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Save a small fortune on prescription eyeglasses

Still spending hundreds on frames and lenses? By ordering your glasses online, you can save a bundle. All you need is your prescription and a little patience.

If you're willing to order online, you can score prescription eyeglasses for peanuts. Goggles4U

If you have the courage to look closely at my photo, you'll notice I wear glasses. The pair in that pic cost me a few hundred dollars--fairly typical, right? Maybe not: The pair I'm wearing right now set me back $21.85--frames, lenses, and shipping.

Yes, they're prescription. Yes, they have the all-important antiglare coating. And, no, they're not ugly plastic "cheaters" like they sell at the dollar store. In fact, they're stylish metal-alloy frames with a blue coating (to match my eyes, ahem).

I scored this deal from Zenni Optical, one of several Web outlets that sells prescription eyeglasses on the cheap--the really, really cheap.

Other popular stores for four-eyes include 39 Dollar Glasses, Goggles4U, and Optical4Less. Although ordering glasses online has its pitfalls, I think the savings greatly outweigh the risks.

Zenni, the only company I've tried thus far, offers a wide selection of frames, with prices ranging from $8-19, lenses included. All you need is your current prescription, which you can get from your optometrist.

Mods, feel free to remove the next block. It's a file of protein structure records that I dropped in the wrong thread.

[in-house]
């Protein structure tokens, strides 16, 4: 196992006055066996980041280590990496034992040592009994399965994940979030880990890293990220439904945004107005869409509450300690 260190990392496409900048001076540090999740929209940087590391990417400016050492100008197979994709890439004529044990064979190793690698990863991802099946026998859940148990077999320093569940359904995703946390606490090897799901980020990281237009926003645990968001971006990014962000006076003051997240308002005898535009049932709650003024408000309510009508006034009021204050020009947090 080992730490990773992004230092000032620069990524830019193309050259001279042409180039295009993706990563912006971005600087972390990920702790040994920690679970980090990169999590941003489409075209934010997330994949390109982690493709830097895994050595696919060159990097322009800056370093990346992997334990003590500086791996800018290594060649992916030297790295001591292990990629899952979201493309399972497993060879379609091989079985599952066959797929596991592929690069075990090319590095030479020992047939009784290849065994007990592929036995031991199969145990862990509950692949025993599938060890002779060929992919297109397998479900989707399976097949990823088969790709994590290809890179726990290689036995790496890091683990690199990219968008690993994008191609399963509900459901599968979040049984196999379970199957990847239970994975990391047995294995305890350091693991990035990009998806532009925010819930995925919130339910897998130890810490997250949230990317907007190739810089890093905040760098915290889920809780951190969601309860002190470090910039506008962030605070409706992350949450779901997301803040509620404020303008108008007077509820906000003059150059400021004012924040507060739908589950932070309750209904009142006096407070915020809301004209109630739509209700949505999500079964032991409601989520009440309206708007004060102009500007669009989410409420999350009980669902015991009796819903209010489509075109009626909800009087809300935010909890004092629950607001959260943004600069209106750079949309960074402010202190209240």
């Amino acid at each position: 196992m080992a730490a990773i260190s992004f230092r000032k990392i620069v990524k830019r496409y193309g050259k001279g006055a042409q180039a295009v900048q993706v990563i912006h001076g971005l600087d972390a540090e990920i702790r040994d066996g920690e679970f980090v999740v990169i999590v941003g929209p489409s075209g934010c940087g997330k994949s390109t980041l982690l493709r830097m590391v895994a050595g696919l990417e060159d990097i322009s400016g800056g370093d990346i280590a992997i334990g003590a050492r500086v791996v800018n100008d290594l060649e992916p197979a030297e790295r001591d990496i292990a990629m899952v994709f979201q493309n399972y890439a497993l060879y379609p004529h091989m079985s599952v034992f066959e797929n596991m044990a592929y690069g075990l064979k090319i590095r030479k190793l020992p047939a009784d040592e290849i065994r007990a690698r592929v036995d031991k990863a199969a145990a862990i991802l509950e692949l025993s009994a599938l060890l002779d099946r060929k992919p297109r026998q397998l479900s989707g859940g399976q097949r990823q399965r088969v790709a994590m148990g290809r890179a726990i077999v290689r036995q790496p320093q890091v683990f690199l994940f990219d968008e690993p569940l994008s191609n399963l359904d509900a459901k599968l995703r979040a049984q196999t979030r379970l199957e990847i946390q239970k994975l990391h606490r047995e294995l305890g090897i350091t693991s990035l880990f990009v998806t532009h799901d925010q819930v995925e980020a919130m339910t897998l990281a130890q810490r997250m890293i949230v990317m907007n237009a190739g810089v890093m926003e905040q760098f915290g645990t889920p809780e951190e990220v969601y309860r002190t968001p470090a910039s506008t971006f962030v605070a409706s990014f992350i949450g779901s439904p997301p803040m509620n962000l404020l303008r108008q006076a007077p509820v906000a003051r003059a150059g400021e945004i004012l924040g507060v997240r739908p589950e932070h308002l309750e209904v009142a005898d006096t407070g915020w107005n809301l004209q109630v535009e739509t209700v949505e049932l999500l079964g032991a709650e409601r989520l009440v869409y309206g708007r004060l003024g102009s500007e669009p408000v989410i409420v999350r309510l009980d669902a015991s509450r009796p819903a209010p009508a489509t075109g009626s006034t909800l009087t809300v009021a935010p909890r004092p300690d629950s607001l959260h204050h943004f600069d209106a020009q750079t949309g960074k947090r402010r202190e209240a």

You can add antiglare coating and lens tinting for $4.95 apiece, and even get a clip-on "sunshade" for just $3.95 (though I wouldn't order this again, as the clips block my vision). Shipping adds another $4.95.

Speaking of which, it took about a month for my order to arrive, during which time I received no updates or tracking number from the company. When I requested them, I got vague replies. (The most recent one said my order had been delayed overseas and was being remade--a week after I'd received the glasses.)

The glasses themselves look nice and seem perfect from a prescription standpoint. However, they pinch the heck out of one side of my nose, and I don't know how to make the proper adjustments. That's one point in favor of sticking with an optometrist: you get help with fit, repair, and so on.

What's more, ordering glasses online means you don't get to try on the frames until they show up at your door. If you end up hating them--well, at least you're only out $20-40. And you can always use a backup pair, right?

The flipside is you end up with some terrific glasses for a fraction of what you'd pay locally.

What do you think? Are online eyeglasses the way to go, or should you trust your eyes only to the professionals? I look forward to hearing your feedback. In the meantime, I'm thinking it's time to see how I look in a pair of Danny Gokey frames. Good singer, great eyewear.